A discussion with Lola Sylaj and Dardan Zhegrova, winners of this year’s Artists of Tomorrow NYC residency prize, about their work and their collaboration as artists and friends.
Arberore (Lola) Sylaj, 28, and Dardan Zhegrova, 25, are close friends and colleagues who have been producing artworks together since their early teens. It is apparent that they are close – they finish each other’s sentences.
On October 20, they became the first duo to win the Artists of Tomorrow prize at the Stacion Center for Contemporary Art in Prishtina, one of the most important prizes for up-and-coming visual artists in the country. The biennial program, awarded and hosted by Residency Unlimited with support from the Foundation for Civil Society and the Trust for Mutual Understandings, offers the winning artist a two-month residency in a New York City studio.
Sylaj and Zhegrova submitted a collaborative, surrealist sculpture piece. The work, titled “Kujtimet e mia gjemba të vjetër gërvishin qiellin,” (Memories old thorns of mine, scratch the sky), draws upon their mutual childhood experiences, Sylaj’s work as an artist-activist, and Zhegrova’s focus on self reflection.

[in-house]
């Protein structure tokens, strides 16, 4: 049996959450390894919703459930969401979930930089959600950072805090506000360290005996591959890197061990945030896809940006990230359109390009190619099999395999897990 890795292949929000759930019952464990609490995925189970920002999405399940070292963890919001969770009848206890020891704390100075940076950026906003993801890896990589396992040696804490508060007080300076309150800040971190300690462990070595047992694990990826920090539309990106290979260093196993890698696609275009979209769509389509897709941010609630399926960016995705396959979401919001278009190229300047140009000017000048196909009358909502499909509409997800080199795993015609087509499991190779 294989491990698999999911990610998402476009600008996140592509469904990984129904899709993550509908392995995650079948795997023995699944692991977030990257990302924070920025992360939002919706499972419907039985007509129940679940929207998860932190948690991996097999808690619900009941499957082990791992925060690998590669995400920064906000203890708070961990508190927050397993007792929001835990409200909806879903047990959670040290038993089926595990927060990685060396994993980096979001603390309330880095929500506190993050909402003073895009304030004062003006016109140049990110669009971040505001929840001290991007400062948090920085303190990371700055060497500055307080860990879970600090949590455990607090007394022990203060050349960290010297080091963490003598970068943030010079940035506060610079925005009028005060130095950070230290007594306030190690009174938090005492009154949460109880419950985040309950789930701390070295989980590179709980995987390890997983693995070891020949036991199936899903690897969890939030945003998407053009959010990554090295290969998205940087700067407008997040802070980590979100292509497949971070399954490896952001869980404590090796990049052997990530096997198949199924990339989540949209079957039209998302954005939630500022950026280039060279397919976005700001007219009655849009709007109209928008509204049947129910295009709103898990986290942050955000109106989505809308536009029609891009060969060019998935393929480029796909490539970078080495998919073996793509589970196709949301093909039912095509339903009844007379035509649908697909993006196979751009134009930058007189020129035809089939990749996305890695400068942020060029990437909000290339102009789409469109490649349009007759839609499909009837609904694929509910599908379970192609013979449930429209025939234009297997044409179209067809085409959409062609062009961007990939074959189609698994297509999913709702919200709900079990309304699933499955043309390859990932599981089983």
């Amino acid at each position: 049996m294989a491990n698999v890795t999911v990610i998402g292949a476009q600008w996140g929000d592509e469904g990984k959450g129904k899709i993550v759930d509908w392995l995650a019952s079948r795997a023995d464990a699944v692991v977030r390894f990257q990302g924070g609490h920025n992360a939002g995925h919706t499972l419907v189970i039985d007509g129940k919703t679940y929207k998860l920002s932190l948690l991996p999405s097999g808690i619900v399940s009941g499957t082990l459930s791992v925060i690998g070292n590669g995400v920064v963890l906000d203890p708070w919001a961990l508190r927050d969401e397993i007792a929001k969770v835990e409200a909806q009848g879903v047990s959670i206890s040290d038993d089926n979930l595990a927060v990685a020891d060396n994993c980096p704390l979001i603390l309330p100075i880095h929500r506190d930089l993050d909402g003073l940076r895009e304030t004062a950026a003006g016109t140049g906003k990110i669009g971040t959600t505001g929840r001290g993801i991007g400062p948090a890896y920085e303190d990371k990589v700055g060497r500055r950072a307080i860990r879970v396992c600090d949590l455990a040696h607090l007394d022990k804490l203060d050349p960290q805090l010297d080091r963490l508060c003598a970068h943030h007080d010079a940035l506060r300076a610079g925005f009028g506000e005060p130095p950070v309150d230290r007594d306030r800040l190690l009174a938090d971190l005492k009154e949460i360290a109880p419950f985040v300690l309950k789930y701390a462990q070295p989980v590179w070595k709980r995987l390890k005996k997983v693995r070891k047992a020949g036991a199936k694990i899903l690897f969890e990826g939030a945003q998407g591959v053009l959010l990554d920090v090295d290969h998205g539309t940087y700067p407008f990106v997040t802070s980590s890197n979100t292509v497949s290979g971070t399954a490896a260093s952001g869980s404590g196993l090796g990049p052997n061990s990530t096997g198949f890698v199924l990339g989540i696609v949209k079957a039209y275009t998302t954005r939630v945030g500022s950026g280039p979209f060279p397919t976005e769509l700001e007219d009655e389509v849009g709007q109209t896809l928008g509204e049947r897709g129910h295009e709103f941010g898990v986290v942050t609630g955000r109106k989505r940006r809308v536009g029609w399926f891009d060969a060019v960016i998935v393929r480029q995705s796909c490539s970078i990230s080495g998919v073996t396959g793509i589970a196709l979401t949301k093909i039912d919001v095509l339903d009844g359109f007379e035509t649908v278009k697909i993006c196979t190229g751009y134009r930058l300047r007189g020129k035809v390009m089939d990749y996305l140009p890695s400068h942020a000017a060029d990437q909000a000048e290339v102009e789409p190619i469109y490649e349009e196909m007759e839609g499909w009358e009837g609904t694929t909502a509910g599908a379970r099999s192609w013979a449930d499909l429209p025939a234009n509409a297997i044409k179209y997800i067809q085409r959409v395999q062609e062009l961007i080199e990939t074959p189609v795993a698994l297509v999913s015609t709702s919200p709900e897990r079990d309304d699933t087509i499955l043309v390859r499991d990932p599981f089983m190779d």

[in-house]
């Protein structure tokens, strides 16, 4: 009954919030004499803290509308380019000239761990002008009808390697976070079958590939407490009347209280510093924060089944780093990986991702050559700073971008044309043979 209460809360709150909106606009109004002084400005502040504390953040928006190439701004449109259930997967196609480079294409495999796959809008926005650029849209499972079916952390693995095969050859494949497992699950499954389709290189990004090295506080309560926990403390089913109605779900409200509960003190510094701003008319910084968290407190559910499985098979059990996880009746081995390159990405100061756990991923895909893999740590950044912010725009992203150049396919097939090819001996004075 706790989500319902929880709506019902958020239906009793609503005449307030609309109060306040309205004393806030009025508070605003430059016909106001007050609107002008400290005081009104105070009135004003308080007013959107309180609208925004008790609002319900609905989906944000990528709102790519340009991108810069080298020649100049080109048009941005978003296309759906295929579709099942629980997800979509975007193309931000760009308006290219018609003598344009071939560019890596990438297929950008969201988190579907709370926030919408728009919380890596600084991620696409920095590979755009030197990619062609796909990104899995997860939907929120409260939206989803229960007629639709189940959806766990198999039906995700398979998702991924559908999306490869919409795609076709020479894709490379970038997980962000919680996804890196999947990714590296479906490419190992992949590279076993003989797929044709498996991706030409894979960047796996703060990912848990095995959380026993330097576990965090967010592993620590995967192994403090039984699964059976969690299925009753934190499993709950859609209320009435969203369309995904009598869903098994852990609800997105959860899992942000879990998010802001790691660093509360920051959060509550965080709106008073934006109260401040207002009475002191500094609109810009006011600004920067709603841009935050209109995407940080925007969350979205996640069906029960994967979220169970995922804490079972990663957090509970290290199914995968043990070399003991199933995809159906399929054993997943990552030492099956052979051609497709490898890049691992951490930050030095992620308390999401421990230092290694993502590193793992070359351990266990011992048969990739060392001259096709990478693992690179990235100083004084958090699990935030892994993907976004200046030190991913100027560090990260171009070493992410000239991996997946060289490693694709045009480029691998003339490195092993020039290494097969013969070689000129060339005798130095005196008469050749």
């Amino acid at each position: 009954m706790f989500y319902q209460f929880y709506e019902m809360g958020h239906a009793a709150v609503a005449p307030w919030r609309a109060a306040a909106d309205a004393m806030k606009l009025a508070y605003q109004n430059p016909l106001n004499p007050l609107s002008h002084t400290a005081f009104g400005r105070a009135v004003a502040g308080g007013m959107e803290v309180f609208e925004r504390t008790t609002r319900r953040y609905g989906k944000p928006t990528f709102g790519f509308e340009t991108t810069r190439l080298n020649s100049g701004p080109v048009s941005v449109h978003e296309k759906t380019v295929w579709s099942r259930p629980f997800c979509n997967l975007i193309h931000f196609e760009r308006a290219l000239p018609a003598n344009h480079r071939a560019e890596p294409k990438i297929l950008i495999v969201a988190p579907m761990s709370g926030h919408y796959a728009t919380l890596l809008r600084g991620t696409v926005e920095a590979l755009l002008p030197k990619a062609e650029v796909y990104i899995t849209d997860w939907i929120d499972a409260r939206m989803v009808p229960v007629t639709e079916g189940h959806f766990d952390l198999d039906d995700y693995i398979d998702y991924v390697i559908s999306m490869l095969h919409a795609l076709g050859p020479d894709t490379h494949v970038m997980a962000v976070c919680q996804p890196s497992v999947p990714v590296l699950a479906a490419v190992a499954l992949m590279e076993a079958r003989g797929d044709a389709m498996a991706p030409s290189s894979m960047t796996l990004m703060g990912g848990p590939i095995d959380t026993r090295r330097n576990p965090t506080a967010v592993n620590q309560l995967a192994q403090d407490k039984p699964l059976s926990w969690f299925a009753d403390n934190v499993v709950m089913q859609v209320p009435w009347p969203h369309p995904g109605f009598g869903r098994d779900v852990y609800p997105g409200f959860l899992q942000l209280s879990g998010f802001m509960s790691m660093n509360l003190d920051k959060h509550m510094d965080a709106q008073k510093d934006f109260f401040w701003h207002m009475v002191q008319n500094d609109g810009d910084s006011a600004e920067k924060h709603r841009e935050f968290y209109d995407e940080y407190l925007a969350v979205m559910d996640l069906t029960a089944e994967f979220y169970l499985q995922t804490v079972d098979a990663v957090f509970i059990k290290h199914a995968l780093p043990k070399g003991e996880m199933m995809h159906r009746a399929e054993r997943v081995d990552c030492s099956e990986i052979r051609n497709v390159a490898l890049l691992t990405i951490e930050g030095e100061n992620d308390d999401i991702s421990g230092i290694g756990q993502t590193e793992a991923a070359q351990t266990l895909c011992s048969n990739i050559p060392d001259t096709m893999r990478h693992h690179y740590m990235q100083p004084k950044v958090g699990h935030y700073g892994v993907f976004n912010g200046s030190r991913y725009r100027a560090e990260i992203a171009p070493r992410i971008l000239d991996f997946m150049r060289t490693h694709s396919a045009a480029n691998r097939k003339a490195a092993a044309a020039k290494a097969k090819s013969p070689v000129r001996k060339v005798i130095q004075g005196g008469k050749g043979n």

“We have a middle ground, and we are on the same page,” Sylaj said. Zhegrova agreed that his artistic focus on personal reflection and emotions compliments Sylaj’s social critiques.
Sylaj and Zhegrova were born in Prishtina and grew up as neighbors. In their early teens, the two took part in an amateur filmmaking group and started experimenting with video and photography. Years later, Sylaj entered the University of Prishtina’s, UP, film studies department only to be disillusioned with the conservative, play-it-safe nature of her courses.
After class, Sylaj would meet with her sister and another pair of sisters to discuss UP’s shortcomings over coffee. The two pairs of sisters channeled their frustrations into establishing Kosovo’s well-known performance and street art group, the Haveit Collective.
One of their first performances highlighted the case of Diana Kastrati who was murdered by her husband in broad daylight after a judge ignored her requests for an emergency restraining order in 2011.
“We created a performance on this issue without knowing that we would continue working. But as we kept discussing our complaints about public issues, we decided to keep addressing social problems in the public space,” Sylaj explained. Since then, Haveit has created numerous art pieces criticizing the lack of water supply in Prishtina, homophobia and sexism, and patriarchal structures overall.